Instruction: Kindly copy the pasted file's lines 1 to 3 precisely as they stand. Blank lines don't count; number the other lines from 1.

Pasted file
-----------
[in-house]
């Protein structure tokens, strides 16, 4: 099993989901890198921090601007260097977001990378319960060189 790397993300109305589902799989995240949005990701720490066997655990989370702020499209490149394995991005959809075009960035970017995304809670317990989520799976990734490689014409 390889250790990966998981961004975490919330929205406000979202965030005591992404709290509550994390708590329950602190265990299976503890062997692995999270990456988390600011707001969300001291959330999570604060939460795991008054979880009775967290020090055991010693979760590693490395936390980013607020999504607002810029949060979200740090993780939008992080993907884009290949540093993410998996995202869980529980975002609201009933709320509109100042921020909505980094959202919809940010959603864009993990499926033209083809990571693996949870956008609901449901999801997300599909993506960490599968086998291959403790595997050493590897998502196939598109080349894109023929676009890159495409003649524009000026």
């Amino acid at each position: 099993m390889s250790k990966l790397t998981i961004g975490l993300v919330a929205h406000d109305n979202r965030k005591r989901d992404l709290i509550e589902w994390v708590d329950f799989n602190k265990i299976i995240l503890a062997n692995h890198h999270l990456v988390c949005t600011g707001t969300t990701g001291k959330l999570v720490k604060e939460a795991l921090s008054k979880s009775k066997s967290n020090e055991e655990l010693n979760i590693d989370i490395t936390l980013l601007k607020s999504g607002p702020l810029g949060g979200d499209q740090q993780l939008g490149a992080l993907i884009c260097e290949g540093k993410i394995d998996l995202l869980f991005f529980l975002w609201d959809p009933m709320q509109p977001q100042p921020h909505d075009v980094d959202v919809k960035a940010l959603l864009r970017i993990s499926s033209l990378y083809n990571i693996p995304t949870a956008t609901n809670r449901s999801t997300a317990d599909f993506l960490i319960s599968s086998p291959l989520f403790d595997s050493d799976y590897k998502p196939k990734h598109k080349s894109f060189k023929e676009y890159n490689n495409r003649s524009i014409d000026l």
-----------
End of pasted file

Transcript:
[in-house]
């Protein structure tokens, strides 16, 4: 099993989901890198921090601007260097977001990378319960060189 790397993300109305589902799989995240949005990701720490066997655990989370702020499209490149394995991005959809075009960035970017995304809670317990989520799976990734490689014409 390889250790990966998981961004975490919330929205406000979202965030005591992404709290509550994390708590329950602190265990299976503890062997692995999270990456988390600011707001969300001291959330999570604060939460795991008054979880009775967290020090055991010693979760590693490395936390980013607020999504607002810029949060979200740090993780939008992080993907884009290949540093993410998996995202869980529980975002609201009933709320509109100042921020909505980094959202919809940010959603864009993990499926033209083809990571693996949870956008609901449901999801997300599909993506960490599968086998291959403790595997050493590897998502196939598109080349894109023929676009890159495409003649524009000026």
């Amino acid at each position: 099993m390889s250790k990966l790397t998981i961004g975490l993300v919330a929205h406000d109305n979202r965030k005591r989901d992404l709290i509550e589902w994390v708590d329950f799989n602190k265990i299976i995240l503890a062997n692995h890198h999270l990456v988390c949005t600011g707001t969300t990701g001291k959330l999570v720490k604060e939460a795991l921090s008054k979880s009775k066997s967290n020090e055991e655990l010693n979760i590693d989370i490395t936390l980013l601007k607020s999504g607002p702020l810029g949060g979200d499209q740090q993780l939008g490149a992080l993907i884009c260097e290949g540093k993410i394995d998996l995202l869980f991005f529980l975002w609201d959809p009933m709320q509109p977001q100042p921020h909505d075009v980094d959202v919809k960035a940010l959603l864009r970017i993990s499926s033209l990378y083809n990571i693996p995304t949870a956008t609901n809670r449901s999801t997300a317990d599909f993506l960490i319960s599968s086998p291959l989520f403790d595997s050493d799976y590897k998502p196939k990734h598109k080349s894109f060189k023929e676009y890159n490689n495409r003649s524009i014409d000026l």